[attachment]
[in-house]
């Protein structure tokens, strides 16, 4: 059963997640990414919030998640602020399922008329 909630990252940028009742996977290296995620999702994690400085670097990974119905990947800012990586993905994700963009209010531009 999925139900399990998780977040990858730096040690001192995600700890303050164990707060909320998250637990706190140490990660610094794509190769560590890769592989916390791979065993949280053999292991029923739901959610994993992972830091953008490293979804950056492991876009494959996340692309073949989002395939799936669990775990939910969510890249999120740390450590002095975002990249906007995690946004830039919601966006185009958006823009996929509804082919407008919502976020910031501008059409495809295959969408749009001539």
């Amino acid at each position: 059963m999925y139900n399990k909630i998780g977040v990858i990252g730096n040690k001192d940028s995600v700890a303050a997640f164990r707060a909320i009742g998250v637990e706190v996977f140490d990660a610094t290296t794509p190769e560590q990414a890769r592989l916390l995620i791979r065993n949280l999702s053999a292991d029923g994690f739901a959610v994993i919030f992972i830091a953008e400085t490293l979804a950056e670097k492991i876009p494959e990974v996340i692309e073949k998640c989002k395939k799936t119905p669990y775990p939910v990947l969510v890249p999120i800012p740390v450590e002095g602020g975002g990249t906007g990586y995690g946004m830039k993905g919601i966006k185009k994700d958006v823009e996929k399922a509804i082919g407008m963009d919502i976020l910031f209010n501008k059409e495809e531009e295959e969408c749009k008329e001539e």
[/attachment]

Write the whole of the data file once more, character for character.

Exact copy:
[in-house]
């Protein structure tokens, strides 16, 4: 059963997640990414919030998640602020399922008329 909630990252940028009742996977290296995620999702994690400085670097990974119905990947800012990586993905994700963009209010531009 999925139900399990998780977040990858730096040690001192995600700890303050164990707060909320998250637990706190140490990660610094794509190769560590890769592989916390791979065993949280053999292991029923739901959610994993992972830091953008490293979804950056492991876009494959996340692309073949989002395939799936669990775990939910969510890249999120740390450590002095975002990249906007995690946004830039919601966006185009958006823009996929509804082919407008919502976020910031501008059409495809295959969408749009001539």
């Amino acid at each position: 059963m999925y139900n399990k909630i998780g977040v990858i990252g730096n040690k001192d940028s995600v700890a303050a997640f164990r707060a909320i009742g998250v637990e706190v996977f140490d990660a610094t290296t794509p190769e560590q990414a890769r592989l916390l995620i791979r065993n949280l999702s053999a292991d029923g994690f739901a959610v994993i919030f992972i830091a953008e400085t490293l979804a950056e670097k492991i876009p494959e990974v996340i692309e073949k998640c989002k395939k799936t119905p669990y775990p939910v990947l969510v890249p999120i800012p740390v450590e002095g602020g975002g990249t906007g990586y995690g946004m830039k993905g919601i966006k185009k994700d958006v823009e996929k399922a509804i082919g407008m963009d919502i976020l910031f209010n501008k059409e495809e531009e295959e969408c749009k008329e001539e």